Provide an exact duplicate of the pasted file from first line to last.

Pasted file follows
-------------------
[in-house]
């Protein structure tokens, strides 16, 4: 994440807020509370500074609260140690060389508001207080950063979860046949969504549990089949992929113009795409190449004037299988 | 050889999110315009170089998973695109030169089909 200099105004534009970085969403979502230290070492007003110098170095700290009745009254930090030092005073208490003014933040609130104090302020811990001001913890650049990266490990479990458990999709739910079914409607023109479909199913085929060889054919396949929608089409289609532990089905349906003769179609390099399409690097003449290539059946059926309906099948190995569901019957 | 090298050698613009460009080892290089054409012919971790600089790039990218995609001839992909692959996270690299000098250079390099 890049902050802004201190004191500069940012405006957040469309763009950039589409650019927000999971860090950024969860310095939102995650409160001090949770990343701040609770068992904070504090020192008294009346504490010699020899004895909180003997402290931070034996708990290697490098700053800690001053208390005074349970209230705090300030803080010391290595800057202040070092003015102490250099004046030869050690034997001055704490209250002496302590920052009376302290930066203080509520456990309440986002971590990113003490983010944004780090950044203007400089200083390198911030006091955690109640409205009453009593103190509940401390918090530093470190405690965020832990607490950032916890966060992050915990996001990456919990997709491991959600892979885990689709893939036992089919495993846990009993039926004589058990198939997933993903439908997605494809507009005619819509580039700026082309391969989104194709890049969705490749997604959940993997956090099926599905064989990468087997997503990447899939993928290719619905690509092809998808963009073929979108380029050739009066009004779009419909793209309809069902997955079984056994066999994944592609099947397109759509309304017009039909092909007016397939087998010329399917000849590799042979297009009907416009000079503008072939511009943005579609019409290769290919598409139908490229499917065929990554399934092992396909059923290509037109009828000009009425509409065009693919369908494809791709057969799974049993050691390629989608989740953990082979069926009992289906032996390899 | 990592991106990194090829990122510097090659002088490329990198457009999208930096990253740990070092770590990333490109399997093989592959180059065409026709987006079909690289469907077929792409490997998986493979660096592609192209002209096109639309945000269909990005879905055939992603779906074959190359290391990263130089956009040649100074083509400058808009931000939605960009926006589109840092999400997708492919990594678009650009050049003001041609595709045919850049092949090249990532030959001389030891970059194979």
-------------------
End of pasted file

[in-house]
């Protein structure tokens, strides 16, 4: 994440807020509370500074609260140690060389508001207080950063979860046949969504549990089949992929113009795409190449004037299988 | 050889999110315009170089998973695109030169089909 200099105004534009970085969403979502230290070492007003110098170095700290009745009254930090030092005073208490003014933040609130104090302020811990001001913890650049990266490990479990458990999709739910079914409607023109479909199913085929060889054919396949929608089409289609532990089905349906003769179609390099399409690097003449290539059946059926309906099948190995569901019957 | 090298050698613009460009080892290089054409012919971790600089790039990218995609001839992909692959996270690299000098250079390099 890049902050802004201190004191500069940012405006957040469309763009950039589409650019927000999971860090950024969860310095939102995650409160001090949770990343701040609770068992904070504090020192008294009346504490010699020899004895909180003997402290931070034996708990290697490098700053800690001053208390005074349970209230705090300030803080010391290595800057202040070092003015102490250099004046030869050690034997001055704490209250002496302590920052009376302290930066203080509520456990309440986002971590990113003490983010944004780090950044203007400089200083390198911030006091955690109640409205009453009593103190509940401390918090530093470190405690965020832990607490950032916890966060992050915990996001990456919990997709491991959600892979885990689709893939036992089919495993846990009993039926004589058990198939997933993903439908997605494809507009005619819509580039700026082309391969989104194709890049969705490749997604959940993997956090099926599905064989990468087997997503990447899939993928290719619905690509092809998808963009073929979108380029050739009066009004779009419909793209309809069902997955079984056994066999994944592609099947397109759509309304017009039909092909007016397939087998010329399917000849590799042979297009009907416009000079503008072939511009943005579609019409290769290919598409139908490229499917065929990554399934092992396909059923290509037109009828000009009425509409065009693919369908494809791709057969799974049993050691390629989608989740953990082979069926009992289906032996390899 | 990592991106990194090829990122510097090659002088490329990198457009999208930096990253740990070092770590990333490109399997093989592959180059065409026709987006079909690289469907077929792409490997998986493979660096592609192209002209096109639309945000269909990005879905055939992603779906074959190359290391990263130089956009040649100074083509400058808009931000939605960009926006589109840092999400997708492919990594678009650009050049003001041609595709045919850049092949090249990532030959001389030891970059194979």